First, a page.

The Clinton, Iowa, Corps brings worship around the table

Enjoying food and fellowship is nothing new for churchgoers. Potlucks, prayer breakfasts and supper clubs are all common activities for communities of believers. In fact, gathering together for a meal while engaging in Kingdom-building, learning and discussion goes all the way back to the book of Acts, when it was customary for the apostles.

The Clinton, Iowa, Corps, led by Lts. Justin and Stephanie Hartley, has joined a movement that embraces the methods of the early church to unite believers and nonbelievers around the table.

“Dinner Church is a different approach,” said Lt. Justin. “It’s going back to the days of learning and fellowshipping together around the table rather than in a formal service.”

Dinner Church is designed for members and visitors to mingle in fellowship throughout the evening and to enjoy a meal together. The focus is on intentionally building relationships with the marginalized, hungry and lonely and sharing the gospel with them while also including them in the community of Christian believers. Each hot, four-course meal is accompanied by similar elements to a traditional Sunday service: a focused prayer time, music, scripture and a message. It’s simply done with everyone seated family-style around tables rather than in pews.

Heartland Divisional Commander Major Kelly Collins presented the idea to the division after attending a seminar in Seattle, Wash., at which Dr. Verlon Fosner, founder of the Dinner Church Collective, spoke.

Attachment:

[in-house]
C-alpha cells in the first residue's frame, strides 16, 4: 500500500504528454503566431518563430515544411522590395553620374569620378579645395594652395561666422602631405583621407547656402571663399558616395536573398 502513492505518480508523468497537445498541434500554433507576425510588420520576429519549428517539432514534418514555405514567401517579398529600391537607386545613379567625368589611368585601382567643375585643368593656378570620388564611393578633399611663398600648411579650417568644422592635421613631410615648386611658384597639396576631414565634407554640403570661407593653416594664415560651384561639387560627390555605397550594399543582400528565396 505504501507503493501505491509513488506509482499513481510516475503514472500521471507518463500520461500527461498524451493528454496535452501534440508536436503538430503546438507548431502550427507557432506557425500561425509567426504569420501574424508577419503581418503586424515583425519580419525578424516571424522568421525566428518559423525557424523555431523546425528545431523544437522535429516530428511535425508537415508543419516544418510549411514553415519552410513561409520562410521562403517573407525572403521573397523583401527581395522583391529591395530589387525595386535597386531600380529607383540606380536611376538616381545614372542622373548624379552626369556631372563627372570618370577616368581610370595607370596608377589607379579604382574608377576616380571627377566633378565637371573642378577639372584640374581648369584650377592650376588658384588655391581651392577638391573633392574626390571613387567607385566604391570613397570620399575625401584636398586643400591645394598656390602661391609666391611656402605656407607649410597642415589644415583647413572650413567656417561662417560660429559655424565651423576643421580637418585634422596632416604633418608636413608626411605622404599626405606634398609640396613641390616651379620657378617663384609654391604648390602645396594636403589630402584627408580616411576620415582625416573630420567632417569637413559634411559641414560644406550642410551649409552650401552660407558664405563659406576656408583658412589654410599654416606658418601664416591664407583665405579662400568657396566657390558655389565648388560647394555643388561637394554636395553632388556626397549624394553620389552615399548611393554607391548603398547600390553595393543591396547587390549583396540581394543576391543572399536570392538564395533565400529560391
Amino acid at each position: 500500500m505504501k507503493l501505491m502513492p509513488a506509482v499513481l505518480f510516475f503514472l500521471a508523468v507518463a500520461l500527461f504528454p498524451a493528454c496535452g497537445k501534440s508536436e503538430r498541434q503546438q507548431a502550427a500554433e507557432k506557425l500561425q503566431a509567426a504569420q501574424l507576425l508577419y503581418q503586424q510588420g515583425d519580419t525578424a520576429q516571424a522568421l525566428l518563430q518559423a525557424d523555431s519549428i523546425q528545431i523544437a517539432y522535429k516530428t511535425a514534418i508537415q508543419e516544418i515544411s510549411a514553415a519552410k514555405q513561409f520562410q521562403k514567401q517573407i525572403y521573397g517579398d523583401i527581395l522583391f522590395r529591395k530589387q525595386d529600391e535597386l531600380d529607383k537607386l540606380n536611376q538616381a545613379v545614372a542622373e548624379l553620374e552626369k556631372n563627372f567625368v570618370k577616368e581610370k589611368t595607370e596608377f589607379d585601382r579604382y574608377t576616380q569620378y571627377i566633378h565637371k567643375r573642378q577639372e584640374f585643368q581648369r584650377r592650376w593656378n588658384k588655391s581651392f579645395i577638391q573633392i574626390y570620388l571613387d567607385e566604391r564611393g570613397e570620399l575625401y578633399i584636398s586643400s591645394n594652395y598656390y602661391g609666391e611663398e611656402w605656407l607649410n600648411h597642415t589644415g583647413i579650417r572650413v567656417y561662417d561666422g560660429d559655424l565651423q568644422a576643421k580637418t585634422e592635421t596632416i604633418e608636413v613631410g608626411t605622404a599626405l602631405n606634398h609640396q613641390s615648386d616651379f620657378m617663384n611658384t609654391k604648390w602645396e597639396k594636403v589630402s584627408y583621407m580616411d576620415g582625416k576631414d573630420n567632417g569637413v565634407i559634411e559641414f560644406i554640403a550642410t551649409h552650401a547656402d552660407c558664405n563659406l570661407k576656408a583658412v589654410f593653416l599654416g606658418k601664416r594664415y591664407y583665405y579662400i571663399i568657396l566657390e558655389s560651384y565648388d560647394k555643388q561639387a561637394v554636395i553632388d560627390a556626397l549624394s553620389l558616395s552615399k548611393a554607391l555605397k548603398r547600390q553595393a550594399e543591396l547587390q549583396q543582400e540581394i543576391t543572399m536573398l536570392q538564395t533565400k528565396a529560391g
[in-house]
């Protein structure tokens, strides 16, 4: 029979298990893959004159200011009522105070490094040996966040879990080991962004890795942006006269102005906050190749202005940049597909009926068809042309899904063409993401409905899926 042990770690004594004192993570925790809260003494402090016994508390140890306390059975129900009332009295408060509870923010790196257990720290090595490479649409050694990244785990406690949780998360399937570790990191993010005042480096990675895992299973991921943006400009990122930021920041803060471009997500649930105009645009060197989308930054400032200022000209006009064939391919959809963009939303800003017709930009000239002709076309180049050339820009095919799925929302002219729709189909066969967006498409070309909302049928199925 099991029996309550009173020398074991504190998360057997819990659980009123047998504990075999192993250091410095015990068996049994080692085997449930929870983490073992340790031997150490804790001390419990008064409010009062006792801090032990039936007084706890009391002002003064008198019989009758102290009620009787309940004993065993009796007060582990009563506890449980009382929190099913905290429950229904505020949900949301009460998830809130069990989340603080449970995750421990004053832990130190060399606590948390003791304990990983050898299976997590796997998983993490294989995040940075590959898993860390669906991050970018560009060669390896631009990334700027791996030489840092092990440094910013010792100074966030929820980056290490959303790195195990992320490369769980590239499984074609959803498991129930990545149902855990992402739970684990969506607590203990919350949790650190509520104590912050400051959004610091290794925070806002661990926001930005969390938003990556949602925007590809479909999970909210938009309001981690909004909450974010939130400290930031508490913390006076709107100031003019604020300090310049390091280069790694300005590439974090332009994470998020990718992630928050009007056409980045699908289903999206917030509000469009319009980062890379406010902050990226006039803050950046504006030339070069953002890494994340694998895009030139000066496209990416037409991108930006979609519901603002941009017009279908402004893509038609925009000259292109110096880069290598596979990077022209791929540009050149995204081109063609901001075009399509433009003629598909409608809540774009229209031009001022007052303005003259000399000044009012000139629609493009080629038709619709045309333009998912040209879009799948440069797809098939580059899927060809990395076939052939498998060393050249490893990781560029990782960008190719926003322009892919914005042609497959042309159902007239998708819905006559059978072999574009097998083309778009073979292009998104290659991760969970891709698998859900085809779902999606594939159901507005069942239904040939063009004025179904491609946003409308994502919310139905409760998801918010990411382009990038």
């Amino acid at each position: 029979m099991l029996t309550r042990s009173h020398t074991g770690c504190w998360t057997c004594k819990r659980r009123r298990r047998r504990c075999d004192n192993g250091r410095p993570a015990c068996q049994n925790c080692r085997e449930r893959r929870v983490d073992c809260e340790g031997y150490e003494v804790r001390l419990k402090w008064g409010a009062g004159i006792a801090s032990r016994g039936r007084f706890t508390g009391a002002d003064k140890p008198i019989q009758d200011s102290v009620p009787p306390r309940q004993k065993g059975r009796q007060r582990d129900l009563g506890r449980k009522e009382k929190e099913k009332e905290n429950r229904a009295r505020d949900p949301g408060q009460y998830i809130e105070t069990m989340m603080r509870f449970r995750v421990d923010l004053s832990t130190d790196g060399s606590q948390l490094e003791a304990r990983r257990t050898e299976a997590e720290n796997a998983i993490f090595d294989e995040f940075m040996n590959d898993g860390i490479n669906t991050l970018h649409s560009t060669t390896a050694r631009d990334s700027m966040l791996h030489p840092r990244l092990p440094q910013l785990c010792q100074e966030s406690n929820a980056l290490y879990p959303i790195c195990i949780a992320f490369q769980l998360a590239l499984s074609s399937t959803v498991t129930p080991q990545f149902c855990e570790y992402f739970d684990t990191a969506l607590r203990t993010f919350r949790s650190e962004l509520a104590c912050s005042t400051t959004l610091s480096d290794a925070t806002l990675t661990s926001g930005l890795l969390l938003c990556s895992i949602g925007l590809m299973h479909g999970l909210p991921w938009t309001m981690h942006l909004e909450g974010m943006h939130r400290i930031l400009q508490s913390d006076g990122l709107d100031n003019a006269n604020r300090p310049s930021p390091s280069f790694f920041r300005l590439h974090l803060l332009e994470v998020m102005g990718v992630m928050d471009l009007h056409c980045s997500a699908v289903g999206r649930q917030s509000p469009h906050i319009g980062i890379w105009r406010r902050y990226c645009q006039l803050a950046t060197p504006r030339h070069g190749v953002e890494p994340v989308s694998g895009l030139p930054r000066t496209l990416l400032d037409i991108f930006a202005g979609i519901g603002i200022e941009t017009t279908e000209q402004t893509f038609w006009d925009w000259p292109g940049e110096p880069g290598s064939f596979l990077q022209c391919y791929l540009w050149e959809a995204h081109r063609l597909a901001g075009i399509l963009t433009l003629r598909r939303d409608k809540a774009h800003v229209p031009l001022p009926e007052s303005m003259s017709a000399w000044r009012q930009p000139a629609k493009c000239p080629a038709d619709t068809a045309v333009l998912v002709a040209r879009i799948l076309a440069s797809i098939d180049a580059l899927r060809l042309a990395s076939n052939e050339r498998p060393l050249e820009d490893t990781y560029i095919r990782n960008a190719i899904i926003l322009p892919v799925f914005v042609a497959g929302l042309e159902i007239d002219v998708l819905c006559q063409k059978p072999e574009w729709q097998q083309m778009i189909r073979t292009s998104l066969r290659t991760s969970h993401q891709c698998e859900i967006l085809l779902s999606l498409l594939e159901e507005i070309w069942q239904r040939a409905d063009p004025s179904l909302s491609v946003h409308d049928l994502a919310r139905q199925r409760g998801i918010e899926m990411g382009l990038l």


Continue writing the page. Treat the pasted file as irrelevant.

“We already have church, and we already feed people,” she said. “This is a way to make our feeding more missional. It turns clients into guests.”

With her support and the help of an evangelism grant from the division, the corps introduced their Dinner Church to Clinton residents.

“We wanted to do something different to reach new demographics,” Lt. Justin said. “We had a small congregation with a hole in the middle—very young and then closer to retirement age.”

Since its launch last year, Clinton’s Dinner Church has nearly doubled in attendance. Families from Pathway of Hope and those who receive assistance from the food pantry have become regular participants, along with a young couple who were familiar with the Army from their childhood. They’ve even added a member to the praise team and a couple of youth leaders who volunteered after coming to Dinner Church.

“Everyone is really accepting of one another,” Lt. Justin concluded. “No one feels like they’re being called out because of where they came from. It’s like one big family.”

More information about the Dinner Church movement can be found at



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